Hong Kong:
 Despite China’s claims of spending huge sums on the country’s data security, the latest data leak of the Shanghai police database including personal data of nearly a billion citizens enraged anxiety among Chinese nationals, who accused the government of intentionally putting their personal data at risk.

The information came to light after an unknown user in a hacker forum informed the world that he found the data of nearly a billion citizens lying free for anyone to hack or misuse, exposing the privacy risk of the Chinese government’s vast surveillance. The data was found lying unsecure online for nearly a year, the HK Post reported.

According to the user who informed about the data leak, it was allegedly the Shanghai police who collated the data and “it contained sensitive information on one billion Chinese nationals, including their names, addresses, mobile numbers, national ID numbers, ages and birthplaces, as well as billions of records of phone calls made to police to report on civil disputes and crimes”.

The media report said that the news was reportedly widely circulated on Chinese media sites which outraged the citizens. But, within a few hours of the news, the hashtag “data leak’ was reported blocked on the Weibo platform, a sign that Chinses government does not want the news to spread.

It came as a shocker for Chinese President Xi Jinping. A report from Xinhua quoted Xi while he was speaking about data at a conference, “It is necessary to safeguard the country’s data security, protect personal information and business secrets, and promote the efficient circulation and use of data so as to empower the real economy,” Xi said.

The HK Post quoted a CNN report, which said that the vast trove of Chinese personal data had been publicly accessible via what appeared to be an unsecured backdoor link, a shortcut web address that offers unrestricted access to anyone with knowledge of it, since at least April 2021, according to LeakIX, a site that detects and indexes exposed databases online.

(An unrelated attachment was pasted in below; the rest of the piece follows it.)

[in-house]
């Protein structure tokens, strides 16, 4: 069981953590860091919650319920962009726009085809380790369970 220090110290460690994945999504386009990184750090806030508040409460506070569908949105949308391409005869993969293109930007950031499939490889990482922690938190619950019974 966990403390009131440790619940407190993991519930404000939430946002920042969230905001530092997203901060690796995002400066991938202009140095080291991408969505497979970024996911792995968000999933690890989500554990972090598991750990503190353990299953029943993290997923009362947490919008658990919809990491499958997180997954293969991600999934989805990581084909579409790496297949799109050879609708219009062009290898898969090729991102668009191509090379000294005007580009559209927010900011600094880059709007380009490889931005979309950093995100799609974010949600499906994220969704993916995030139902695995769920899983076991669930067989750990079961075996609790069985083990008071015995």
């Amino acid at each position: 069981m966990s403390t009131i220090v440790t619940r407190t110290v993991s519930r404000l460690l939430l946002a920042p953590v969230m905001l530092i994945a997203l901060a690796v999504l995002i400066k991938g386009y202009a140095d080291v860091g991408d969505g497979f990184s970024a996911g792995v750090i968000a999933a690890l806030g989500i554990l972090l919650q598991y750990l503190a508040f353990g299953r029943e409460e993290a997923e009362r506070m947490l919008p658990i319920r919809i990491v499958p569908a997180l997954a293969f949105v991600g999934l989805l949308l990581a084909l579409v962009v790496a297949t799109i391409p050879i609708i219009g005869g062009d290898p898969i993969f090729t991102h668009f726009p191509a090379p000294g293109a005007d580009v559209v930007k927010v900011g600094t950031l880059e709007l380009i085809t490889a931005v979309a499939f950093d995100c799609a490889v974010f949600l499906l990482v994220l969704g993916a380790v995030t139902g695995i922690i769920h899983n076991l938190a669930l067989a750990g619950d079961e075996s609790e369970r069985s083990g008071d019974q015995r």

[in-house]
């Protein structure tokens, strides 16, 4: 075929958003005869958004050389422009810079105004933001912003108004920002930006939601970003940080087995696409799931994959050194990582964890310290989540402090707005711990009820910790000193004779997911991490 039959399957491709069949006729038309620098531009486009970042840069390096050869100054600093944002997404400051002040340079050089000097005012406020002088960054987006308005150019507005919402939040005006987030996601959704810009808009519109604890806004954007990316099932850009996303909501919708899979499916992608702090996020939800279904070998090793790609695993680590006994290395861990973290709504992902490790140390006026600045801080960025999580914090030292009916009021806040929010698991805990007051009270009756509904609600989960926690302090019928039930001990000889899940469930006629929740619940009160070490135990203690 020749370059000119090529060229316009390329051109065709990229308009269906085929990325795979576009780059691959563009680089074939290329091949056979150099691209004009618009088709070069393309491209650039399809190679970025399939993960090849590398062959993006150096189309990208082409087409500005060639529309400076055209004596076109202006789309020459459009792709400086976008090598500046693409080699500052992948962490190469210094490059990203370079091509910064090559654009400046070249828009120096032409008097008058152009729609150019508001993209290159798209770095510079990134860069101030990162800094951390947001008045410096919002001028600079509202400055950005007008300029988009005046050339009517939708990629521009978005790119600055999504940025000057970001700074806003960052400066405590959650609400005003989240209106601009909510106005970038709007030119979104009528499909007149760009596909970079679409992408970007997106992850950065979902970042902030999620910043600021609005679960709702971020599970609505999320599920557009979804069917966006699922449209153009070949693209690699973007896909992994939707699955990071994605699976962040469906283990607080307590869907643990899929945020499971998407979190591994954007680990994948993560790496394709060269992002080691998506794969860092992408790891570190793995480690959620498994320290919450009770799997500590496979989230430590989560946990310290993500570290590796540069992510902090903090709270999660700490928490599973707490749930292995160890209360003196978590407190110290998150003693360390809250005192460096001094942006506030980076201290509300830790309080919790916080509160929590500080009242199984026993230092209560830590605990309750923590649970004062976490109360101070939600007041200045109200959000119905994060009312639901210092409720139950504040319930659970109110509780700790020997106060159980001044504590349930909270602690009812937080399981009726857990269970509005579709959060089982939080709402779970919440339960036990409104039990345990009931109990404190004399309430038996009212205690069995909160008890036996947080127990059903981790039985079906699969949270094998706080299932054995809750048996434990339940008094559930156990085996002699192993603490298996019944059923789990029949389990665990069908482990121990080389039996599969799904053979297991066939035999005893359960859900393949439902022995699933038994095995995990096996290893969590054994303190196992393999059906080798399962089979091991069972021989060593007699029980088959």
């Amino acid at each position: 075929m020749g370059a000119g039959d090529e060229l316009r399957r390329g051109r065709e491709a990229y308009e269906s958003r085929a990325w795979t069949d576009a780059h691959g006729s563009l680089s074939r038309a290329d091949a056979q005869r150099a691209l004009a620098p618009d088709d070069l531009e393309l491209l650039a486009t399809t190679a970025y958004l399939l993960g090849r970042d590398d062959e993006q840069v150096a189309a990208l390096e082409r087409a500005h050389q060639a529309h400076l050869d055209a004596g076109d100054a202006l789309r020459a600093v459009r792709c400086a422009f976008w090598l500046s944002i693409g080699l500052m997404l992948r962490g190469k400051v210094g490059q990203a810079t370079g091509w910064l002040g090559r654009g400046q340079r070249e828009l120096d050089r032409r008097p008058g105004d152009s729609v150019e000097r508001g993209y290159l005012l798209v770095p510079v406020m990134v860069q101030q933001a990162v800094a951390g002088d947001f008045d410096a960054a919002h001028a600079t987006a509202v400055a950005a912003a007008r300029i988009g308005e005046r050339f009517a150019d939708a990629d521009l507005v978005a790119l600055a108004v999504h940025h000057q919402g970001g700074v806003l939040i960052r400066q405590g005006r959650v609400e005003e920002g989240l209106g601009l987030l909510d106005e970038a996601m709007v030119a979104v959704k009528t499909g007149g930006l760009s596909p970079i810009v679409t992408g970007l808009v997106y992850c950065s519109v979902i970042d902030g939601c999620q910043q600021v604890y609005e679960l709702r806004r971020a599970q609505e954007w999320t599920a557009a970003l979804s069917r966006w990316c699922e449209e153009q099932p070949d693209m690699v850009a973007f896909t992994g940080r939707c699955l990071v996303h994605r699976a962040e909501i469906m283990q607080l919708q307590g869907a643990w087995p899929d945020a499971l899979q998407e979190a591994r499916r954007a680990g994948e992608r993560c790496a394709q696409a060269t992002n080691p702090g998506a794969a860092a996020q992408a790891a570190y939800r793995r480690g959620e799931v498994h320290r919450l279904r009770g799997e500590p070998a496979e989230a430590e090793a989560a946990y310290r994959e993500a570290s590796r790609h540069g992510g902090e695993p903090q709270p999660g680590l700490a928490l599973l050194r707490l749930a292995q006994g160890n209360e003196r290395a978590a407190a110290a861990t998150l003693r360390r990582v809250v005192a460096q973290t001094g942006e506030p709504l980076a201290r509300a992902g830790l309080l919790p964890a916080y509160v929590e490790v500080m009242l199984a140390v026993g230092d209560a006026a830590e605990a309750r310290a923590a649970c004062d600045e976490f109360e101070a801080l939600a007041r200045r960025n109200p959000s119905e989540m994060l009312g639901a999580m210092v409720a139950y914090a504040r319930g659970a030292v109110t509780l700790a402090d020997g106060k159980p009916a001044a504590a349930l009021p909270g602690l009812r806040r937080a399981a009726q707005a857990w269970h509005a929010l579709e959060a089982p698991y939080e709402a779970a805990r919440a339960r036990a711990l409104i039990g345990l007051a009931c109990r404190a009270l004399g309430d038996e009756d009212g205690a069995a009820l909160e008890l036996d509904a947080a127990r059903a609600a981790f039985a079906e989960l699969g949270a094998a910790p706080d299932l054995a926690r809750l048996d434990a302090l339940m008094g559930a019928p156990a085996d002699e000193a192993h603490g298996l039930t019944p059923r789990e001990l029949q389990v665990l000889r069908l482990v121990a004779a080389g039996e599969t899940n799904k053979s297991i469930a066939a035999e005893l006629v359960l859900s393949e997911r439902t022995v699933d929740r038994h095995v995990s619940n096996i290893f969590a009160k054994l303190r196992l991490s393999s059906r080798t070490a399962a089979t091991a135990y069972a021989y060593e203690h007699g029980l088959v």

“Access to the database, which did not require a password, was shut down after an anonymous user advertised the more than 23 terabytes (TB) of data for sale for 10 bitcoin — roughly USD 200,000 — in a post on a hacker forum,” the report added.

The HK Post further noted that CNN tried to access the original database but reported it could not do so. However, it did manage to verify some entries the seller provided. The seller’s post had included a sample of 750,000 data entries “from the three main indexes of the database”.

Another allegation, made by the seller, is that the unsecured database was “hosted by Alibaba Cloud, a subsidiary of Chinese e-commerce giant Alibaba” but the company only said, “we are looking into this”.

However, the recent data breach does not come much as a revelation to the world. Several such cases of data leak have been reported earlier. But it was China that was accused by the West of sensitive data theft, in the last couple of years.

With the latest data breach, the country with a nearly 1.4 billion population risks the personal information of nearly 70 per cent population. While experts said that it is unclear how many people have accessed or downloaded the database during the 14 months or more it was left publicly available online.

Vinny Troia, a cyber security researcher and founder of dark web intelligence firm Shadowbyte, said that he first discovered the database ‘around January’ while searching for open databases online”.

“The site that I found it on is public, anybody (could) access it, all you have to do is register for an account. Since it was opened in April 2021, any number of people could have downloaded the data. Troia revealed he “downloaded one of the main indexes of the database, which appears to contain information on nearly 970 million Chinese citizens,” he added.

Accusing the Chinese authorities responsible for the data leak, Troia said, “Either they forgot about it, or they intentionally left it open because it’s easier for them to access.”

Cyber experts say this is a warning to the Chinese government that there are high risks involved in storing such huge amounts of people’s data online.

Notably, China is collecting a staggering amount of personal data from millions of citizens with the intention to design a system where they can find out a person’s identity, which will help the government in maintaining its authoritarian rule.

It claims that it is using surveillance because social stability is paramount and any threat to the government should be eliminated.

However, the Chinese government never admitted to the surveillance, the details of the spy technologies at work inside China are emerging from the police research papers, surveillance contractor patents and presentations, as well as hundreds of public procurement documents.

The worst thing about surveillance is its patent illegality. Often people don’t know they’re being watched. Chinese authorities interfere in the public’s privacy without permission.

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